Whenever I go to my local Beeline office to get a new SIM-card, they’re always baffled at my Swedish passport. It’s been three years, and I’ve been coming in with it every six months, yet they’re still baffled every time they see it. That should give you an idea as to exactly how rare a foreign passport is in the Urals. My Swedish passport creates all sorts of trouble for me in this country. Mostly because it is in, yes, you guessed it – Swedish. In Russia it is very important to always state the serial number as well as the usual number of your passport, especially when getting a new SIM-card. Swedish passports lack a serial number. But most essential of all is to write, in Russian mind you, «кемикогдавыданпаспорт» [by whom and when the passport was issued]. This causes constant pain for me. How would you translate “Polismyndigheten i Västra Götaland? By what it means in Swedish or by how it sounds when pronounced in Russian? The good people at Beeline solved this last year by stating in their official records that my passport is «выданмилицииГолландии» [issued by the police of Holland]. Thus every time I show up to get a new SIM-card I always have to answer the same question – why did you get your passport in Holland? And is that a European Union thing; can you get a passport in any EU country of choice? In the beginning this annoyed me. Now I’m cool with it. After all, I have come to the conclusion – after many years of wandering not only Russian soil but other soils as well – that my Swedish passport is magic.

When Mayakovsky wrote his «СтихиоСоветскомпаспорте» [predominantly translated as My Soviet Passport”] he could not have known that the day would come when a simple citizen of Sweden would prove him wrong. Or at least put his words to a certian degree of a test. And I did so by writing my own version of his poem:

My Swedish Passport (after Vladimir Mayakovsky’s “My Soviet Passport”)

I couldn’t be kept

spit at all your borders

fill in a form without respect.

But look!

Will you be so kind to…

be collected and controlled

will you stamp mine this time?

Yes, that is my picture, that is me.

Why are you here?

Where are you going?

Eyes stare but

no one can stop me

no other country can deny me.

Geographic borders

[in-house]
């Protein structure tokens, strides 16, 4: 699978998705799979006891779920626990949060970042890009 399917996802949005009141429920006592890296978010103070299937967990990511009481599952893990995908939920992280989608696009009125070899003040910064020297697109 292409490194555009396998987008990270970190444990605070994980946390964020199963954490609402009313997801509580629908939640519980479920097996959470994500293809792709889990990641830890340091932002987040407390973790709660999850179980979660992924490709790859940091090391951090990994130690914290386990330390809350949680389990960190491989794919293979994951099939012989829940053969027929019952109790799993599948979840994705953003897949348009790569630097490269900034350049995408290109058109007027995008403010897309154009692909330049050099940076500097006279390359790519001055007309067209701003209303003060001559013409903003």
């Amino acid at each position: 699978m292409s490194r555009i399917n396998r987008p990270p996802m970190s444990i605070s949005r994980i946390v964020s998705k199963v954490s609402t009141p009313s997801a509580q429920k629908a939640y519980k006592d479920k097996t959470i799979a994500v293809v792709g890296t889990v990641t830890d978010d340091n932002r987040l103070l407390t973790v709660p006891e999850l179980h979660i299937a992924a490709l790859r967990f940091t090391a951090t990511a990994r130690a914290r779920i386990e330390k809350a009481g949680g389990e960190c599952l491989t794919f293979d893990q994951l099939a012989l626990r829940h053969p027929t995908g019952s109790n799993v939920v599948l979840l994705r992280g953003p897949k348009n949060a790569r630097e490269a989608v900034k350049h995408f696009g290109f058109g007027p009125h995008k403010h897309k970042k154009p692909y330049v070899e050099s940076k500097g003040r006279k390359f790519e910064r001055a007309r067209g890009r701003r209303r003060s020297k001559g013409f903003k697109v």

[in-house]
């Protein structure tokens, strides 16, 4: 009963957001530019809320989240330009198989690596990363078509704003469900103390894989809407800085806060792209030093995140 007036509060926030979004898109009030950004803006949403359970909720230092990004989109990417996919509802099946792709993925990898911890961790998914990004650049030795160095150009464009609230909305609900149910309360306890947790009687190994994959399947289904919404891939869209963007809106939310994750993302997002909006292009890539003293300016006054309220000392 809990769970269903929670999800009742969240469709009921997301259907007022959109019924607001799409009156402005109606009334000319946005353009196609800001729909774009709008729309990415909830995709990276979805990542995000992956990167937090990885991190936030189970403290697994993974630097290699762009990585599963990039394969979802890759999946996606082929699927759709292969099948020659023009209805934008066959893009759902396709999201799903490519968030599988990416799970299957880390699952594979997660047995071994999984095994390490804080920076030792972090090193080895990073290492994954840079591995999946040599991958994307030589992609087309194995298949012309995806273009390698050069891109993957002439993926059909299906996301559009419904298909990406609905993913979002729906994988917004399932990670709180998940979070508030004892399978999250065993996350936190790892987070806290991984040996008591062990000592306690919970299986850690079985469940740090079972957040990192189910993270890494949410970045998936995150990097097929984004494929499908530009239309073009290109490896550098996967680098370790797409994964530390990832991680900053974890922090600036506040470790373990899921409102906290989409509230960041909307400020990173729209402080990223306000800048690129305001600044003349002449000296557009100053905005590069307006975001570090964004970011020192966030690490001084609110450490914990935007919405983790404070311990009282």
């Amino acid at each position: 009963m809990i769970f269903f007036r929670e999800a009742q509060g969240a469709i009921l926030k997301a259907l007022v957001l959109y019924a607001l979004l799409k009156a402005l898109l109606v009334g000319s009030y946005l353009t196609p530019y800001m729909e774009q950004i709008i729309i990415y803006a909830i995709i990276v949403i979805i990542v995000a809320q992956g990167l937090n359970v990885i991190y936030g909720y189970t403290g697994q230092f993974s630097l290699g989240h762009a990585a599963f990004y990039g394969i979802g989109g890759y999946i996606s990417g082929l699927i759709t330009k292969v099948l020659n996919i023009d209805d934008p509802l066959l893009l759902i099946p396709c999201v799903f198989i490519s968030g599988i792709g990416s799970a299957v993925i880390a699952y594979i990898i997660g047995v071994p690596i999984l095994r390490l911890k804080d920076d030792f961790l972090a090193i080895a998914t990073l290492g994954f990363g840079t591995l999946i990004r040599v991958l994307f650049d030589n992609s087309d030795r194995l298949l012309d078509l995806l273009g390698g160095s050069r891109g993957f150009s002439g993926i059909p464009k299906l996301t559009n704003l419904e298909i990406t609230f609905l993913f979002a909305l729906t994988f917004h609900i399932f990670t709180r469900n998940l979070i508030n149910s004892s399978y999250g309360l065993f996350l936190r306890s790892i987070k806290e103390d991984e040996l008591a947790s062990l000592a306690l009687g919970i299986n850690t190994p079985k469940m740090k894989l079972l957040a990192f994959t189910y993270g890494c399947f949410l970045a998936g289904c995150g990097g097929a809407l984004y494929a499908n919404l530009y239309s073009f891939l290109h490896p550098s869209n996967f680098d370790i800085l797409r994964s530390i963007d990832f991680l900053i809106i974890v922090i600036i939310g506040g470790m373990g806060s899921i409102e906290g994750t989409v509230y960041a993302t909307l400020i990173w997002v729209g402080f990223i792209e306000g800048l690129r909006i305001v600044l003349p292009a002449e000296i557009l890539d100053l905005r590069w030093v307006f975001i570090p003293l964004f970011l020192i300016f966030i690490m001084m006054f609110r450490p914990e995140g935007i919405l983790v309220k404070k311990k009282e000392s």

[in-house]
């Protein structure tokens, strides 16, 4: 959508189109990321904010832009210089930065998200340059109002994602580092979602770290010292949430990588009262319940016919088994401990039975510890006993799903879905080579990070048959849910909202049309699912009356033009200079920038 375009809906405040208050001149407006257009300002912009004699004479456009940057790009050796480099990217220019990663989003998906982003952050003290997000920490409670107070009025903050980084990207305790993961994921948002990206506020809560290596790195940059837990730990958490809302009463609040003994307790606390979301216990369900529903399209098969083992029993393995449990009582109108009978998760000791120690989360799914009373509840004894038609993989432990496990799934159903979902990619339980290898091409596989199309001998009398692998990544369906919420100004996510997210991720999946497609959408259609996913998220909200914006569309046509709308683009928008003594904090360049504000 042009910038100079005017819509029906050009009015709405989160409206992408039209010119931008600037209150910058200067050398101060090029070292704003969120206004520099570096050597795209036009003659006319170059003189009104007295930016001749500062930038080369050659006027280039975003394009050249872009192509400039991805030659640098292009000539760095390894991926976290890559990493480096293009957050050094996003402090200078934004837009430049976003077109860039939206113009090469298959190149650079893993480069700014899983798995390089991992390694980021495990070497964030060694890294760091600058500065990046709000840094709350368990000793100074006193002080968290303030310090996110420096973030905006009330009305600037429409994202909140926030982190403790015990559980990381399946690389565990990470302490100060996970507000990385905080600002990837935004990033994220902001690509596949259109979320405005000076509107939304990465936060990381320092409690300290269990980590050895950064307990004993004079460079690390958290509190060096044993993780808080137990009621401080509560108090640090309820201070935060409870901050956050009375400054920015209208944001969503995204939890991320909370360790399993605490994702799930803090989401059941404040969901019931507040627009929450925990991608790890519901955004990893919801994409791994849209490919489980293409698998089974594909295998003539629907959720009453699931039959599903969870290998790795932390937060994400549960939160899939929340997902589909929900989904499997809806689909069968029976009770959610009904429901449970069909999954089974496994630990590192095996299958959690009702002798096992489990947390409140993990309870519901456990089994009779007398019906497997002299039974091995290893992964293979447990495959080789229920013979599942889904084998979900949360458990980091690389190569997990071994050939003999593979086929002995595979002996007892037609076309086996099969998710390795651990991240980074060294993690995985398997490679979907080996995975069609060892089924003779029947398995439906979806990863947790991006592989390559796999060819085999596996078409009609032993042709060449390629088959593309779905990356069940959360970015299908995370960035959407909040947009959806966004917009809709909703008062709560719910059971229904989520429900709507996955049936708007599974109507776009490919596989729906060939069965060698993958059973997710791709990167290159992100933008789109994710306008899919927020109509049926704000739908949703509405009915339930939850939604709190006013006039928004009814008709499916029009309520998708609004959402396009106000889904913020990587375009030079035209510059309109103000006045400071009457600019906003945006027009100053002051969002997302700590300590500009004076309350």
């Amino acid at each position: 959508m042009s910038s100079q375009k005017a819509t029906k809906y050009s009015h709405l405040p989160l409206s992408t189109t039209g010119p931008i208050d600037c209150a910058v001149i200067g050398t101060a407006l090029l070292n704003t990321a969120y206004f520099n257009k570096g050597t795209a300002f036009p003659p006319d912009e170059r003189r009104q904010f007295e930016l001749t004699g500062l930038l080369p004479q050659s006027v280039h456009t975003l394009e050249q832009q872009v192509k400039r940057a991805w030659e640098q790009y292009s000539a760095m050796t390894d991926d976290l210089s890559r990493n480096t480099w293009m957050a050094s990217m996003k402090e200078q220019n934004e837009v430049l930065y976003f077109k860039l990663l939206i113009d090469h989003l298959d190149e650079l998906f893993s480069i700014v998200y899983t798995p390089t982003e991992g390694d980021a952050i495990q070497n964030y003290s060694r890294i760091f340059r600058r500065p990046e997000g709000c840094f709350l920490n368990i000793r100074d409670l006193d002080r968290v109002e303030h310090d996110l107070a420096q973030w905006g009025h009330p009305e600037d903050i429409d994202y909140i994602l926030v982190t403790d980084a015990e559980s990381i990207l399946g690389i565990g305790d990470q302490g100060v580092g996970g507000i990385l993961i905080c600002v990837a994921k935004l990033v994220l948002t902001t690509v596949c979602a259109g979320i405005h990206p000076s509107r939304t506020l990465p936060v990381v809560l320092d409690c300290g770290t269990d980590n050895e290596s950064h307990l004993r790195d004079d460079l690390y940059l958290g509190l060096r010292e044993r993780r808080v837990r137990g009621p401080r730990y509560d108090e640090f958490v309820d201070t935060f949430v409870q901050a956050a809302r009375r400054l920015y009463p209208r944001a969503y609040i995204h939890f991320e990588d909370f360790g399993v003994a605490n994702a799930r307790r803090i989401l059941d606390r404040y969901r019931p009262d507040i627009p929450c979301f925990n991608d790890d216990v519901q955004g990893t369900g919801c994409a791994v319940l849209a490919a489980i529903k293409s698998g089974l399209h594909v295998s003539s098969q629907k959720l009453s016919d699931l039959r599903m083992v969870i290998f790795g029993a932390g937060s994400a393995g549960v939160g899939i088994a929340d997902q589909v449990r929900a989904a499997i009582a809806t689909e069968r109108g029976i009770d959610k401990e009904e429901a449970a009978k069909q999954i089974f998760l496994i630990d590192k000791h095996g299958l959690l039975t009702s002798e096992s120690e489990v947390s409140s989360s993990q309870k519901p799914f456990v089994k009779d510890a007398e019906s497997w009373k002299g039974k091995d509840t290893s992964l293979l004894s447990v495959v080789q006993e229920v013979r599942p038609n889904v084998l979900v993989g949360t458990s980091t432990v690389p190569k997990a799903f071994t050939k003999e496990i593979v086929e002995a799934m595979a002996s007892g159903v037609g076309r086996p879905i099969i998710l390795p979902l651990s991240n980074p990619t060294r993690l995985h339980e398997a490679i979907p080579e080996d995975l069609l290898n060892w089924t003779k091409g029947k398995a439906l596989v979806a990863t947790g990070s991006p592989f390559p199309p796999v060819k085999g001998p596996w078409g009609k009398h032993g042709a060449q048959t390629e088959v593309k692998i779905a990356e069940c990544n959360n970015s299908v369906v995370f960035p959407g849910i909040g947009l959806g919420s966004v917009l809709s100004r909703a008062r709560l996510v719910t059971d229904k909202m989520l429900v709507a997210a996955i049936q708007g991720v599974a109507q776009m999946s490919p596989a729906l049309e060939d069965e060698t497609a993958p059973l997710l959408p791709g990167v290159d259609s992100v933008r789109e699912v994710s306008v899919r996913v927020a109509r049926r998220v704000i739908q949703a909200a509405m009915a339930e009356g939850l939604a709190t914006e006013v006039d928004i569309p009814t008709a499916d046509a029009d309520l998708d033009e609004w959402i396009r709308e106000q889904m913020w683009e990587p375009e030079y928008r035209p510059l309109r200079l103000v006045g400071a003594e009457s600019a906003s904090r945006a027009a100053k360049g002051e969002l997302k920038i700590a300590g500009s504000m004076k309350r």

cultural chocks

like a bomb I will blow.

Because I have

my Swedish passport

with a picture of the three crowns

I could not be stopped

hiss in all your languages

break laughing through the customs.

Envy!

I am

a Swedish Citizen!

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Comments:

  1. Stephan:

    When I was living in Kharkov, Ukraine, I would go back and forth across the border with Russia to visit my girlfriend (now my wife). My Ukrainian visa had transliterated my name, Stephan, as Стефен, while the Russians had transliterated it as Стивен, which I hate, because I’ve never been a Steve or a Steven. Anyways, when crossing the border to Russia one day, usually the less demanding route, I wrote my name in the immigration form as Стефан and got an official who couldn’t tolerate the discrepancy. The visa was for Стивен, не Стефан. This lady must’ve conferred with every other official at the border crossing, holding up the 50 or so people on my bus. Look, I tried to say, showing an expired Russian visa that had gotten it right: Стефан. Стефан как Стивен! Finally they let me through.

  2. zdzichu:

    I love russia. I spend there almost every summer. This is a very interesting site, thought I do not share all the opinions here, I will definitely come back here to check what’s new.
    I am going to russai again in January to see some snow (it’s missing where i live). And here are some photos from Russia (last winter) if you are interested: http://www.odyssei.com/travel-article/10240.html. See ya